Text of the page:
can be easily produced by the hydration of n-butenes(from petrochemically produced C4
raffinates). The remaining MEK is produced by process in which liquid butane is
catalytically cracked giving both acetic acid and MEK.

The vapor phase dehydrogenation process gives high conversion of 2-butanol and
high selectivity of MEK of about 95 mole%. Other advantages of this process include
better yield, longer catalyst life, simple production separation and lower energy

MEK is produced as by product from liquid phase oxidation of n-butenes to

acetic acid. The process has slight economic advantage over dehydrogenation of 2-
butanol, but the key factor is the availability and price of n-butanes.

Of all the processes, it has been found that dehydrogenation of 2-butabol has more
advantages and is more economical compared to other processes, so this process has been
selected for design in following text.


The cold feed of 2-butanol will be pumped from the feed tank to a steam heater
to a vertical thermosyphon vaporizer in which alcohol is vaporized. The thermosyphon
vaporizer will be heated by reaction products discharged from the reactor. The wet
alcohol vapor will be passed to a knock out drum to remove any entrained liquid. The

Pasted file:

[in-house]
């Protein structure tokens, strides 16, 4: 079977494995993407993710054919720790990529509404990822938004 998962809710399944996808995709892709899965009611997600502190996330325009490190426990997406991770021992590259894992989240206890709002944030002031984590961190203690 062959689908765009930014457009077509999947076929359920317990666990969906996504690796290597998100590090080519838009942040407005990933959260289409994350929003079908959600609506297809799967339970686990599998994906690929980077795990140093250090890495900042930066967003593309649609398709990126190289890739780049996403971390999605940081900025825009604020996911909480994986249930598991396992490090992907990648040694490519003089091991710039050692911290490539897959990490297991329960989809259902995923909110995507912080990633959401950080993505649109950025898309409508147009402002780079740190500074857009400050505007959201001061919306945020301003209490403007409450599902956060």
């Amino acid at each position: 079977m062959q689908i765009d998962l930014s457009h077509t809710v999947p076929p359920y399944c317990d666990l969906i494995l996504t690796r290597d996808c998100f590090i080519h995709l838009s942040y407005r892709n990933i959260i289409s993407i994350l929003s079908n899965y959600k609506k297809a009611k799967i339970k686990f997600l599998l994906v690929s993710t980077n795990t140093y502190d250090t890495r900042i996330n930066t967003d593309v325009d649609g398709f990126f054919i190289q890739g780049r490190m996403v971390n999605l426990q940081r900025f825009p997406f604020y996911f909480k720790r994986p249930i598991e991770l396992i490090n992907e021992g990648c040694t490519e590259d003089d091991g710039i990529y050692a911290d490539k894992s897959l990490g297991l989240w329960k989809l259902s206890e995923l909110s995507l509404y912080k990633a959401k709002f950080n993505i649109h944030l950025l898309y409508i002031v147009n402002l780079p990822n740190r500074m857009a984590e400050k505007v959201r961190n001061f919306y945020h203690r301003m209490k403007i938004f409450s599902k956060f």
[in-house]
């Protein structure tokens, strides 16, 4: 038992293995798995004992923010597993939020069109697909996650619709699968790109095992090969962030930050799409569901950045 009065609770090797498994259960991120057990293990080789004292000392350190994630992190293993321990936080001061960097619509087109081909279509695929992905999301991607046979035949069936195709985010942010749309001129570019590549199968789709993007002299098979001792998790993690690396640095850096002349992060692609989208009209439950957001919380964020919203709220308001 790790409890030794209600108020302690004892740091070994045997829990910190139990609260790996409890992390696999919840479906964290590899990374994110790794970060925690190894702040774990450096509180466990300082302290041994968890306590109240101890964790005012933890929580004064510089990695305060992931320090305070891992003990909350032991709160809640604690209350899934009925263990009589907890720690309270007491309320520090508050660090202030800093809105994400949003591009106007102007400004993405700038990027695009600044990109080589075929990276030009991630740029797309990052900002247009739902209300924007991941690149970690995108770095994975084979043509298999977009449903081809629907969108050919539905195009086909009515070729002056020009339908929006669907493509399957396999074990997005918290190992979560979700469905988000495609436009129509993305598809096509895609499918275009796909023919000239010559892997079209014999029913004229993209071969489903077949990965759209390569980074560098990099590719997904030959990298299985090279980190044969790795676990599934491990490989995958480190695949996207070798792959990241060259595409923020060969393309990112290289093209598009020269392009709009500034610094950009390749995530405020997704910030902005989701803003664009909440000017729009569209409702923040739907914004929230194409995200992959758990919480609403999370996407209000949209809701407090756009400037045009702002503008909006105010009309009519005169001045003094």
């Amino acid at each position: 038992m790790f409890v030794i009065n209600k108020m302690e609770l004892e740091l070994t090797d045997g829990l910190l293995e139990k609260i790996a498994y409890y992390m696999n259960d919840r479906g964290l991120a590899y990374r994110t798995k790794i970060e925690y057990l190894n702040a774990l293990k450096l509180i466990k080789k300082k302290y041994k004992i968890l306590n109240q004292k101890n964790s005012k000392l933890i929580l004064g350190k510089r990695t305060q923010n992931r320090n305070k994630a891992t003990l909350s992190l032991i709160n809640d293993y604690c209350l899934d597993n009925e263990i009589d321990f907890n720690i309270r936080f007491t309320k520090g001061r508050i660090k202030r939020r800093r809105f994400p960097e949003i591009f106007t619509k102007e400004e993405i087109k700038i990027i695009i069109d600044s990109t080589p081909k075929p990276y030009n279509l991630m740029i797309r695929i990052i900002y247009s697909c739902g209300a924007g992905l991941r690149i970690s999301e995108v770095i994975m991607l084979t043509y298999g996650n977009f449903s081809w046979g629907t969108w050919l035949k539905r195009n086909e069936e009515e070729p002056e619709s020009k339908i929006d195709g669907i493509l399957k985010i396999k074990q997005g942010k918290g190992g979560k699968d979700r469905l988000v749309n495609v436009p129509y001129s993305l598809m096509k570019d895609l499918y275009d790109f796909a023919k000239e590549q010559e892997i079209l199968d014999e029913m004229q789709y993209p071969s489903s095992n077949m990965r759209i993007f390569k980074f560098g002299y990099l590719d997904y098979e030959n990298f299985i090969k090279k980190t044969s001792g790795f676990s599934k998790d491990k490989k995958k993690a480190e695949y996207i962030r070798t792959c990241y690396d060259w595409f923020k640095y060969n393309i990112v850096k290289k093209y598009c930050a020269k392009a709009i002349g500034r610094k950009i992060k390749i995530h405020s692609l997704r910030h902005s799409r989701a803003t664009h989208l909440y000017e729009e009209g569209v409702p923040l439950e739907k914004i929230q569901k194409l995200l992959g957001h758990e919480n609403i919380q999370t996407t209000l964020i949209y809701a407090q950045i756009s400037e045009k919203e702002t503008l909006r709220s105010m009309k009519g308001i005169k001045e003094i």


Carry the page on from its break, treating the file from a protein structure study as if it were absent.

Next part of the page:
liquid separated will be recycled and the dry alcohol will be fed to the reactor via super
heaters heated by flue gas. The super heaters will be designed to raise the temperature of
alcohol vapors to 5000C at which temperature the vapors enter the reactor.

The dehydrogenation reaction of SBA is as shown


CH2 – CH – C2H5 H2C – C – C2H5 + H2

The dehydrogenation reaction is endothermic and reversible and therefore a

considerable amount of heat is to be supplied and hence, a multi-tube reactor is selected.

The gaseous reaction products discharged from the reactor at a minimum of

400 C will be passed on to the thermosyphon vaporizer in order to initiate the preheating
of alcohol reactor feed. The reaction products will be cooled to near saturation in the
vaporizer so that they will enter the water condenser at 1500C. There about 80% MEK
and alcohol will be condensed and sent to the storage while the remainder will leave this
unit as saturated vapor in non-condensable hydrogen.

This vapor will be fed to the bottom of the packed bed absorption column where
MEK and 2-butanol will be absorbed in water. The water will be recycled from the
extraction column and its rate will be controlled to provide an aqueous effluent
containing 10% MEK. The hydrogen discharged from the top of the absorber will be
dried and fed to the furnace.

The aqueous effluent from the absorber will be pumped into an extraction column
where it will be contacted with 1,1,2-Trichlorethane to extract MEK and alcohol. In
excess of about 95% of the MEK and alcohol will be extracted and remainder will be
recirculated back to the absorber.

The trichloroethane extract phase will be pumped to a distillation unit for the
separation unit for the separation of solvent, which is recycled. The distillate from this
column will be MEK and alcohol, which will be, mixed liquid product form the
condenser and this will be treated in a MEK product still for the purification of
MEK. The alcohol discharged from the bottom of this column will be replaced back to
alcohol feed tank. The MEK product will be cooled and stored.